I watched the movie Bad Teacher on DVD. A few thoughts:
- The movie is laugh-out-loud funny. Even watching it alone, as I did. Cameron Diaz's portrayal of a shameless goldigger / deadbeat middle school teacher barely phoning it in subverts all the education movie clichés about caring teachers that challenge and motivate their students. Instead, Diaz’s Elizabeth Halsey spends the first semester showing these movies while she sleeps at her desk.
She finally finds her niche though:
The following year (SPOILER ALERT) she becomes the school guidance counselor, with all the school’s nerds lining up outside her office, presumably seeking similar transformation.
- The movie is politically incorrect, an observation Steve made in his reviews. The old-money SNAG* (Justin Timberlake) that Diaz seeks to ensnare is, like most SWPLs, a dilettante in diversity, holding up his taste in ethnic food as a bold political statement; this is subtly mocked by Jason Siegel’s cynical gym teacher. Diaz’s vanquished rival is ultimately sent to “bring my zany energy to the underprivileged students at Malcolm X Middle School.” The audience doesn’t even need to have explained to them the implications.
- The movie is dirty. Diaz emits a steady stream of vulgarity as in the clip above, plus there are a couple of truly cringe-inducing sexual situations (if you can call them that).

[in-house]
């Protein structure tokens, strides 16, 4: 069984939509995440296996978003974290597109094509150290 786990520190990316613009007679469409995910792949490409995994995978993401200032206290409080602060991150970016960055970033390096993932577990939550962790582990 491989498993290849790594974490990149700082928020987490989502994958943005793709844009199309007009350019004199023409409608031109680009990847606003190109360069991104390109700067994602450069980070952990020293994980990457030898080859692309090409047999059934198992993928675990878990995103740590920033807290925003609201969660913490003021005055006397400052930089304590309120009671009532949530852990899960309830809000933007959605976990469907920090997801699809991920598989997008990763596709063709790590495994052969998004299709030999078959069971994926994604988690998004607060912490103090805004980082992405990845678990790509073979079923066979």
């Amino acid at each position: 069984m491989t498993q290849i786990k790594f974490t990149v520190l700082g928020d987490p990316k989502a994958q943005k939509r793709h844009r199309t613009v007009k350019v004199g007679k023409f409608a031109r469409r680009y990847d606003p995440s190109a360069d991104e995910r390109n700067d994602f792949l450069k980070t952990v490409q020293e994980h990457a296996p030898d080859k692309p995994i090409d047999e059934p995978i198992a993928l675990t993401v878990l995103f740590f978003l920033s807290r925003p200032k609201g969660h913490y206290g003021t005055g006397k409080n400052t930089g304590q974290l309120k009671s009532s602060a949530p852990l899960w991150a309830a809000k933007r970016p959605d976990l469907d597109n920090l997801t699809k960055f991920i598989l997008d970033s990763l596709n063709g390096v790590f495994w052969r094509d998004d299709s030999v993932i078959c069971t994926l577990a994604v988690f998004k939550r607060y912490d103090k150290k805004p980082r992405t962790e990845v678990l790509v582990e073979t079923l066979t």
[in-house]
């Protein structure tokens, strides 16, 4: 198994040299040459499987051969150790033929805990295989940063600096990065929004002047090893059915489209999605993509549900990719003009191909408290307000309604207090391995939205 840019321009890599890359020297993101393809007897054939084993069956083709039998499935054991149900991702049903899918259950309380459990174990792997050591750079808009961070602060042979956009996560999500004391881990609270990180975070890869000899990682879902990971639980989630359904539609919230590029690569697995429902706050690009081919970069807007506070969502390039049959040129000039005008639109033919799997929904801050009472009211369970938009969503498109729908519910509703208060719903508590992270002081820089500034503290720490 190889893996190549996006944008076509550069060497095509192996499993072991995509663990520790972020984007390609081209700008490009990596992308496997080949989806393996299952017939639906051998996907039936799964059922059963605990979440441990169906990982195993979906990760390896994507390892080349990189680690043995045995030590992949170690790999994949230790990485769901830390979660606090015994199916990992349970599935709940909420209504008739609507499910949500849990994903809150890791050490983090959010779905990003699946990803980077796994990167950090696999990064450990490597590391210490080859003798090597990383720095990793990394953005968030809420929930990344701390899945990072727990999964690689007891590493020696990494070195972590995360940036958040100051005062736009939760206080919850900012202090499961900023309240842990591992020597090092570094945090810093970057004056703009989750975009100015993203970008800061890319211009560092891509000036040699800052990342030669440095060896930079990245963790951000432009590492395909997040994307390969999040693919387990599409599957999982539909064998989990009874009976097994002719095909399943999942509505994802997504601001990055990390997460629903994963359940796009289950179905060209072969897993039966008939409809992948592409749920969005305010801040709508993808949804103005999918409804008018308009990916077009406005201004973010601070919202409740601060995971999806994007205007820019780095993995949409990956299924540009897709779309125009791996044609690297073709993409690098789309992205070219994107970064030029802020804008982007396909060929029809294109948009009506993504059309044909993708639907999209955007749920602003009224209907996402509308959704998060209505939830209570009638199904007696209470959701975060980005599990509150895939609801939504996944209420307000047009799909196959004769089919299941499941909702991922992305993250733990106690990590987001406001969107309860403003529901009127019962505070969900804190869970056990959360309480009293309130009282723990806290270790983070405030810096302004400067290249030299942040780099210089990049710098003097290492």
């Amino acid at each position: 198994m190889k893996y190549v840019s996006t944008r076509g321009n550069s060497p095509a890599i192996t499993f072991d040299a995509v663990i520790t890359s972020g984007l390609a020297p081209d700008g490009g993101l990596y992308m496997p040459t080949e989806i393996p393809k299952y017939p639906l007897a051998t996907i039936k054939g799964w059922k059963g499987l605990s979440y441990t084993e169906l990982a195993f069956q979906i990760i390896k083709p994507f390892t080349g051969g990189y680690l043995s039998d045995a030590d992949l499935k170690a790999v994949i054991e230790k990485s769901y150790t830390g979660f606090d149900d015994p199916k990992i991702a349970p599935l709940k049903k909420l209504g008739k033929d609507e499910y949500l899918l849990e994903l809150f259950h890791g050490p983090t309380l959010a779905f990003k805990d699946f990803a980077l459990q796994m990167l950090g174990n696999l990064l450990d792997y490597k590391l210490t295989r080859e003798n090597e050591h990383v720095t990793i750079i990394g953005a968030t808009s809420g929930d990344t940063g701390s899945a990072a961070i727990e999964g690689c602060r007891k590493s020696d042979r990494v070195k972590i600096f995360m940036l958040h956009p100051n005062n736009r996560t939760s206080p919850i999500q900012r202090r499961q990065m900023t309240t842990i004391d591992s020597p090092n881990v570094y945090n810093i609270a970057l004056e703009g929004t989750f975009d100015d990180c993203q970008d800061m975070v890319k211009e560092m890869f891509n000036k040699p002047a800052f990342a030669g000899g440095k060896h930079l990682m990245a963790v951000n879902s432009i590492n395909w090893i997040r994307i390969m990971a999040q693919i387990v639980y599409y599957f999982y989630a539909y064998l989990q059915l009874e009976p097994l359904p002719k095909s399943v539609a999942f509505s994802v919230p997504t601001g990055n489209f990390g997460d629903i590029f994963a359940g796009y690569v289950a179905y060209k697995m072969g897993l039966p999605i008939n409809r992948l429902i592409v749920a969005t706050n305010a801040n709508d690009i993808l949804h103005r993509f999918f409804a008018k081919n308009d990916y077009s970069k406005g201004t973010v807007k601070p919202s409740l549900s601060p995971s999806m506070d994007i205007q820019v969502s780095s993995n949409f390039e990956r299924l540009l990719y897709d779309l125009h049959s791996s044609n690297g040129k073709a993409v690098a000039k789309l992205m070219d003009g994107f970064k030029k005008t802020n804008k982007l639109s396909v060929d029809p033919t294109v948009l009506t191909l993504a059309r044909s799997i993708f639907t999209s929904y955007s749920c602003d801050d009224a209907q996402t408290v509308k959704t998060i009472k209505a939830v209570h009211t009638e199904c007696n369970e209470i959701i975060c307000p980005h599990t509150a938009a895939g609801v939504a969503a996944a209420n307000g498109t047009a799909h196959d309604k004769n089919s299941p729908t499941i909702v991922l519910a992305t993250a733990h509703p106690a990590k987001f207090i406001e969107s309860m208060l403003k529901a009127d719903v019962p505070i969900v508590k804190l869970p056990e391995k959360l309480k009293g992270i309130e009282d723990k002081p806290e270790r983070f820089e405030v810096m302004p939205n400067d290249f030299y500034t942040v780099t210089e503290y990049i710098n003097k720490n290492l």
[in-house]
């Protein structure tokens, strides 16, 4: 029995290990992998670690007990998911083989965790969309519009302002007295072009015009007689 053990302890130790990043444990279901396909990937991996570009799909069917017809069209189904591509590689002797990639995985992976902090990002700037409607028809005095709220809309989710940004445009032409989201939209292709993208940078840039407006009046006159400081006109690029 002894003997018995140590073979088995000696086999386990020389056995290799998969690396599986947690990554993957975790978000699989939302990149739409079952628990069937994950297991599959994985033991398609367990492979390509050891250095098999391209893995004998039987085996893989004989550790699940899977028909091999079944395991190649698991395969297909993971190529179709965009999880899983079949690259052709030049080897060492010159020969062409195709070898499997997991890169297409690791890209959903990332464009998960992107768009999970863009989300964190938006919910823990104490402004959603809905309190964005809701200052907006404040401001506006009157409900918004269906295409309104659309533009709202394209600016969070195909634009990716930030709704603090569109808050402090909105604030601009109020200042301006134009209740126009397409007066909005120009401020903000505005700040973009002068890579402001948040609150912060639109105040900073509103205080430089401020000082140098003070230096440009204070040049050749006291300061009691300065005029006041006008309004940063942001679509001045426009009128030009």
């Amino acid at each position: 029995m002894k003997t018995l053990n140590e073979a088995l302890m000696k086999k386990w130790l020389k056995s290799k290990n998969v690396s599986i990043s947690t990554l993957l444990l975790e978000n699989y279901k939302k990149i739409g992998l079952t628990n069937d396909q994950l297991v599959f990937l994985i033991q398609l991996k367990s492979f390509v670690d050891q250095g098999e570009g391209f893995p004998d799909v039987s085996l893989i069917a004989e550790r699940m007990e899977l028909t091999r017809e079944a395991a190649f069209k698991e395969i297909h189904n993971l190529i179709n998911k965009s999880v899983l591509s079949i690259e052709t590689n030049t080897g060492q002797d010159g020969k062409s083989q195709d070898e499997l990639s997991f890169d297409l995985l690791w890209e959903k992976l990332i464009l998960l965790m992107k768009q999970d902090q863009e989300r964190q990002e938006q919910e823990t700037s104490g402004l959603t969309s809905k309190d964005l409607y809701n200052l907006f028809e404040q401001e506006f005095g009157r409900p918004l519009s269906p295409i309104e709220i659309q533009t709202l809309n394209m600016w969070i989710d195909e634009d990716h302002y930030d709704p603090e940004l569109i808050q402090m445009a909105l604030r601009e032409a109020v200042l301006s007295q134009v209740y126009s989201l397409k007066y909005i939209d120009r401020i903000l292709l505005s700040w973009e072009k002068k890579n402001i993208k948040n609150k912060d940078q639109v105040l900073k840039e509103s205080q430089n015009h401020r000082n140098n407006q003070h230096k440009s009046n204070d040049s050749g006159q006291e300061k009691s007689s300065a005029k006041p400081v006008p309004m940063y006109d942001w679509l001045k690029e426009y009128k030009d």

- The movie is, at a philosophical level, a little disturbing. Diaz is lazy, promiscuous and conniving; a liar, a thief and a cheat. With the exception of the scene above (and even this is obviously not without its moral downside) she shows absolutely no redeeming qualities whatsoever . . . and yet she is the character we are asked to root for! On comic value alone we are expected to cheer as she blackmails silence from the bureaucrat from whom she steals the state’s standardized test and then frames fellow teacher Amy Squirrel (Lucy Punch) for her own drug use. What makes this worse is that Amy is a inspirational and successful teacher whose students routinely outscore the entire school on that standardized test. Now, Amy’s sing-song, affected pedagogical style is easily recognizable from my own childhood, and the comic effect comes from seeing her use that style – probably more appropriate to a lower elementary school context in any case – in her adult interactions as well. Still, she (and Justin for that matter) clearly try really hard at being good at what they do, so why are we supposed to hate her and love Diaz? The movie never really explains this.
* Is SNAG still a separate personality type from emo? Or maybe I’m dating myself; I haven’t heard it used since the ‘90s.